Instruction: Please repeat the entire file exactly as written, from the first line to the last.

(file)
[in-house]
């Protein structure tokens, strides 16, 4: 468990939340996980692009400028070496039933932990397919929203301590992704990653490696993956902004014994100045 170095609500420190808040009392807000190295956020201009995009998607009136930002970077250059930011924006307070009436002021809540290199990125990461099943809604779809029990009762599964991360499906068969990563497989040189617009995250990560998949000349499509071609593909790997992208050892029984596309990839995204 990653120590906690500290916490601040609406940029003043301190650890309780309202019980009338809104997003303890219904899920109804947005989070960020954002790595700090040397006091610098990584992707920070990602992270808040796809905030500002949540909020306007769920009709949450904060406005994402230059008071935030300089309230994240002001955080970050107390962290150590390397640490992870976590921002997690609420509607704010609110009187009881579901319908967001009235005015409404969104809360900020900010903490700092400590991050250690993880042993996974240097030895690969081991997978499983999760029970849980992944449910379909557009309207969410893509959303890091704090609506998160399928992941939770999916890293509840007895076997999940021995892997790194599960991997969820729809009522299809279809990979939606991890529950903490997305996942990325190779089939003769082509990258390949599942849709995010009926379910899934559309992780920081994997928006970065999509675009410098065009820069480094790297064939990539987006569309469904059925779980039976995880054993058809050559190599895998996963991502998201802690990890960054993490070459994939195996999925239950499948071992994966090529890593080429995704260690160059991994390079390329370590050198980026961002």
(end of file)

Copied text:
[in-house]
């Protein structure tokens, strides 16, 4: 468990939340996980692009400028070496039933932990397919929203301590992704990653490696993956902004014994100045 170095609500420190808040009392807000190295956020201009995009998607009136930002970077250059930011924006307070009436002021809540290199990125990461099943809604779809029990009762599964991360499906068969990563497989040189617009995250990560998949000349499509071609593909790997992208050892029984596309990839995204 990653120590906690500290916490601040609406940029003043301190650890309780309202019980009338809104997003303890219904899920109804947005989070960020954002790595700090040397006091610098990584992707920070990602992270808040796809905030500002949540909020306007769920009709949450904060406005994402230059008071935030300089309230994240002001955080970050107390962290150590390397640490992870976590921002997690609420509607704010609110009187009881579901319908967001009235005015409404969104809360900020900010903490700092400590991050250690993880042993996974240097030895690969081991997978499983999760029970849980992944449910379909557009309207969410893509959303890091704090609506998160399928992941939770999916890293509840007895076997999940021995892997790194599960991997969820729809009522299809279809990979939606991890529950903490997305996942990325190779089939003769082509990258390949599942849709995010009926379910899934559309992780920081994997928006970065999509675009410098065009820069480094790297064939990539987006569309469904059925779980039976995880054993058809050559190599895998996963991502998201802690990890960054993490070459994939195996999925239950499948071992994966090529890593080429995704260690160059991994390079390329370590050198980026961002």